Unintended changes in gene expression were observed in Arabidopsis
plants engineered for resistance to the herbicide glufosinate.
Arabidopsis thaliana (thale cress; mustard family).
bar gene from Streptomyces hygroscopicus, which produces
the enzyme PAT. The PAT enzyme inactivates the herbicide glufosinate,
which is sold under the tradenames Liberty and Basta.
The bar gene, or a closely related gene called pat, has been
inserted into many crops for two reasons. One is for use in cropping
systems where the herbicide glufosinate is sprayed to control weeds.
The second is for use as a selectable marker during tissue culture to
confirm integration of the transgene.
Goal of This Study:
Investigate the effects of bar gene insertion and treatment with
glufosinate on gene expression levels in Arabidopsis.
Results of This Study:
Three different transgenic lines were created, none of which showed
differences in germination, leaf number, root length, or fresh weight
compared with the parent when grown in the laboratory.
Despite the lack of recognizable morphological differences, the gene
expression patterns of the transgenic plants were different than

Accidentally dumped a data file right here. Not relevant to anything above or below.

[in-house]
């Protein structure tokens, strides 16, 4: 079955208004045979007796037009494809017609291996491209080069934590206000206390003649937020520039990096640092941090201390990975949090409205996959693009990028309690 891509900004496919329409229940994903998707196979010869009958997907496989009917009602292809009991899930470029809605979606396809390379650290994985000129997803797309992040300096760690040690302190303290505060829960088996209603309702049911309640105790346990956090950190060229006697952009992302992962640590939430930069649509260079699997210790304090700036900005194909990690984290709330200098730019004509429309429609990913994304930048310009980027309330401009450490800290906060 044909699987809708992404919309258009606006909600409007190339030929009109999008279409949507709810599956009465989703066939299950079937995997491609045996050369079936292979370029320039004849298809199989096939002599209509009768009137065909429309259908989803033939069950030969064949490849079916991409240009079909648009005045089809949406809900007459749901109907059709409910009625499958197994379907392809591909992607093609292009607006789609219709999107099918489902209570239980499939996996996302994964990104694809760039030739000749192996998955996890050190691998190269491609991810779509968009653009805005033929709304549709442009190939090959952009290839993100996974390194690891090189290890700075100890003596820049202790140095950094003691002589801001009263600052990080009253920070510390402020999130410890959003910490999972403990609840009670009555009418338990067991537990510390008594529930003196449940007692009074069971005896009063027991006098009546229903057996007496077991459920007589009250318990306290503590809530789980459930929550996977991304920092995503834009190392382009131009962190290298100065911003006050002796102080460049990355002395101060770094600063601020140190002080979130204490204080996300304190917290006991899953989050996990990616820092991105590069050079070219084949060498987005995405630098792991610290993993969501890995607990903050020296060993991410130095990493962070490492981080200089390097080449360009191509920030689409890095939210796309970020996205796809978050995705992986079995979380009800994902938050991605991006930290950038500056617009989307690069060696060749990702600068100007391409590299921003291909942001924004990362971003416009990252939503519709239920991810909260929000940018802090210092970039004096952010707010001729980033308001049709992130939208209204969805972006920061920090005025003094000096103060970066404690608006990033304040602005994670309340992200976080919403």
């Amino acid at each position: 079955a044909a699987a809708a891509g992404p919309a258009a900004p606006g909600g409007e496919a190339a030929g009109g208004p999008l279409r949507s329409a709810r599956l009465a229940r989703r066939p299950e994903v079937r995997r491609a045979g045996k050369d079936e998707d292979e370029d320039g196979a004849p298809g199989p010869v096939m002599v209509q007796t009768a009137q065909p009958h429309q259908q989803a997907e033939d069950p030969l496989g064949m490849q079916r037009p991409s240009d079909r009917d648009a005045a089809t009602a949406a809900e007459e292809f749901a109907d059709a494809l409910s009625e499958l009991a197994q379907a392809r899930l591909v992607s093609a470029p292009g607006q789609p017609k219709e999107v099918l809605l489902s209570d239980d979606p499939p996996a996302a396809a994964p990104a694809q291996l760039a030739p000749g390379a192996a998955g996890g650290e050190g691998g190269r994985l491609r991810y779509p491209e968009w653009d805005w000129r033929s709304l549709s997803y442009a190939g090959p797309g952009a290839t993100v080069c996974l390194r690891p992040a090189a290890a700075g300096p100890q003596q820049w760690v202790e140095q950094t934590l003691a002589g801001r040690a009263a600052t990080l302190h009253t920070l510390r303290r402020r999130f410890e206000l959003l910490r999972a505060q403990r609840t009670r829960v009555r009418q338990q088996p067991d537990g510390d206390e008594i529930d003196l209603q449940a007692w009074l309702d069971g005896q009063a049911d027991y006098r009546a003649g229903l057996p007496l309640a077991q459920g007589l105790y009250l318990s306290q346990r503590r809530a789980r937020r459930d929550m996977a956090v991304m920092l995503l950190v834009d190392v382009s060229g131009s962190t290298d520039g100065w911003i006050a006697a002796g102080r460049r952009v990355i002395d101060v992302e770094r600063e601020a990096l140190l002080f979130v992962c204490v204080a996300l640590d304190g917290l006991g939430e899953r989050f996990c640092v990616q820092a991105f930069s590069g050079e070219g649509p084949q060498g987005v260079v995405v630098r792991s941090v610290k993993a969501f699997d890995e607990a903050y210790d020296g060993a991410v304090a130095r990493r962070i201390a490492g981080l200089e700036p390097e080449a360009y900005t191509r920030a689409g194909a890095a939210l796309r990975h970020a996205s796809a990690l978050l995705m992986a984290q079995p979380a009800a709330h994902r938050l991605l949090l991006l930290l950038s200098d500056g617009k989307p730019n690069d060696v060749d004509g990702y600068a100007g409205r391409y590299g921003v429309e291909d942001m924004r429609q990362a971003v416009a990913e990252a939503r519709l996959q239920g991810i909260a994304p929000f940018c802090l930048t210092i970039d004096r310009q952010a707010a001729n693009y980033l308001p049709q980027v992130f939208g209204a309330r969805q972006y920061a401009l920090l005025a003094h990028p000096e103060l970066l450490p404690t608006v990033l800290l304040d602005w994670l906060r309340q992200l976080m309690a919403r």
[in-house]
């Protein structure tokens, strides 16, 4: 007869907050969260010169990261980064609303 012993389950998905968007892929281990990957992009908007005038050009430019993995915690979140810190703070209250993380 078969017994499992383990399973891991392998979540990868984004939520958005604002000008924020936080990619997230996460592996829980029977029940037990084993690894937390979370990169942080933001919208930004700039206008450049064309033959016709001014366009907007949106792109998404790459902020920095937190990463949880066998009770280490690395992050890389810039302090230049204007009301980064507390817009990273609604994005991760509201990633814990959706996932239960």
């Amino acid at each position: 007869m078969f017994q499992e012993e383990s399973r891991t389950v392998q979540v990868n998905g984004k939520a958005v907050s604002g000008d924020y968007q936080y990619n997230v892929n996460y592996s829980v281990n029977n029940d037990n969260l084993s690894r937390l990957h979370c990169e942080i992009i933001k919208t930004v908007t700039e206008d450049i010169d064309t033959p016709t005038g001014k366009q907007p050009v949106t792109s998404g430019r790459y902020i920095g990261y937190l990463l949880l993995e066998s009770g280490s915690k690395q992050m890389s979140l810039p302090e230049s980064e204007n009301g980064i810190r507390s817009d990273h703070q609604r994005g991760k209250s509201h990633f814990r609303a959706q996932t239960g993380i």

the control. In particular, "four genes were found to be significantly
repressed only in the three transgenic lines" (p. 267).
Plants were then grown in media containing the herbicide glufosinate at
a concentration sufficient to kill non-transgenic plants but not the
transgenic ones. Compared with plants grown in herbicide-free media,
changes in gene expression were observed for 80 genes in the transgenic
plants. Of these, 51 also changed in non-transgenic plants exposed
to glufosinate, while 29 were unique to the transgenic plants. The
functions of these genes included such diverse roles as detoxification,
embryogenesis, lipid transfer, and cytokinin biosynthesis, and a number
had no known function.
"Although the wild-type plants undergo extensive transcriptional
reprofiling [that is, changes] in response to herbicide-induced stress and,
finally, plant death, the transgenic plants appear to activate other
detoxification processes to offset the toxic effects of the residual
herbicide or its derivatives" (p. 266).
Abdeen, A., and B. Miki (2009). "The Pleiotropic Effects of the bar
Gene and Glufosinate on the Arabidposis Transcriptome," Plant
Biotechnology Journal, vol. 7, pp. 266-82.
Agriculture and Agri-Food Canada.
Canadian Food Inspection Agency.
The bar or pat gene is present in many GM crops on the market.
Copyright 2009 The Nature